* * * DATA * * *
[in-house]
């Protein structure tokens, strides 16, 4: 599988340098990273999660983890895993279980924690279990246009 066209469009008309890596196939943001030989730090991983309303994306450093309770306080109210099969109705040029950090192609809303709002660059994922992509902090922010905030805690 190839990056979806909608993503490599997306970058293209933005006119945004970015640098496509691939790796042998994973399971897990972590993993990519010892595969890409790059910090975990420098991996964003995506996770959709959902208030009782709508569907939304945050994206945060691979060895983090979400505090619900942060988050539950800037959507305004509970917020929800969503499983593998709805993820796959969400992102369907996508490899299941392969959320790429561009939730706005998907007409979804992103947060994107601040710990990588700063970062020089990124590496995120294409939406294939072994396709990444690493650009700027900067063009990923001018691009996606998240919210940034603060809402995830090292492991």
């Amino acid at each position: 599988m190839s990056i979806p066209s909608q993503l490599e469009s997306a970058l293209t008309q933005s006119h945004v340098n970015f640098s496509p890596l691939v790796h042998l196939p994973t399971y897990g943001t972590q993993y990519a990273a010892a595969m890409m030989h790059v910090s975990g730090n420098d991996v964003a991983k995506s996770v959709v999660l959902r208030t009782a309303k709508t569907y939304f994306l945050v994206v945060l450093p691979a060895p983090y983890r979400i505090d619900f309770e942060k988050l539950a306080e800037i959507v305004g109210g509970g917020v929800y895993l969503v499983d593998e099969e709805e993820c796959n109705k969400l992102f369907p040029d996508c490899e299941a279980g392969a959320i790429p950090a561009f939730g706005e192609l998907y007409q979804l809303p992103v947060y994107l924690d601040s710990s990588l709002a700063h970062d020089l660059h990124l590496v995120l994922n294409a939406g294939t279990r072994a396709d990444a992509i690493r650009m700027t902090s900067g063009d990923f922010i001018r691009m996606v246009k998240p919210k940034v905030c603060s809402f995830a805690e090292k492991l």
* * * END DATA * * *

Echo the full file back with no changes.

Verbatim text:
[in-house]
């Protein structure tokens, strides 16, 4: 599988340098990273999660983890895993279980924690279990246009 066209469009008309890596196939943001030989730090991983309303994306450093309770306080109210099969109705040029950090192609809303709002660059994922992509902090922010905030805690 190839990056979806909608993503490599997306970058293209933005006119945004970015640098496509691939790796042998994973399971897990972590993993990519010892595969890409790059910090975990420098991996964003995506996770959709959902208030009782709508569907939304945050994206945060691979060895983090979400505090619900942060988050539950800037959507305004509970917020929800969503499983593998709805993820796959969400992102369907996508490899299941392969959320790429561009939730706005998907007409979804992103947060994107601040710990990588700063970062020089990124590496995120294409939406294939072994396709990444690493650009700027900067063009990923001018691009996606998240919210940034603060809402995830090292492991």
């Amino acid at each position: 599988m190839s990056i979806p066209s909608q993503l490599e469009s997306a970058l293209t008309q933005s006119h945004v340098n970015f640098s496509p890596l691939v790796h042998l196939p994973t399971y897990g943001t972590q993993y990519a990273a010892a595969m890409m030989h790059v910090s975990g730090n420098d991996v964003a991983k995506s996770v959709v999660l959902r208030t009782a309303k709508t569907y939304f994306l945050v994206v945060l450093p691979a060895p983090y983890r979400i505090d619900f309770e942060k988050l539950a306080e800037i959507v305004g109210g509970g917020v929800y895993l969503v499983d593998e099969e709805e993820c796959n109705k969400l992102f369907p040029d996508c490899e299941a279980g392969a959320i790429p950090a561009f939730g706005e192609l998907y007409q979804l809303p992103v947060y994107l924690d601040s710990s990588l709002a700063h970062d020089l660059h990124l590496v995120l994922n294409a939406g294939t279990r072994a396709d990444a992509i690493r650009m700027t902090s900067g063009d990923f922010i001018r691009m996606v246009k998240p919210k940034v905030c603060s809402f995830a805690e090292k492991l």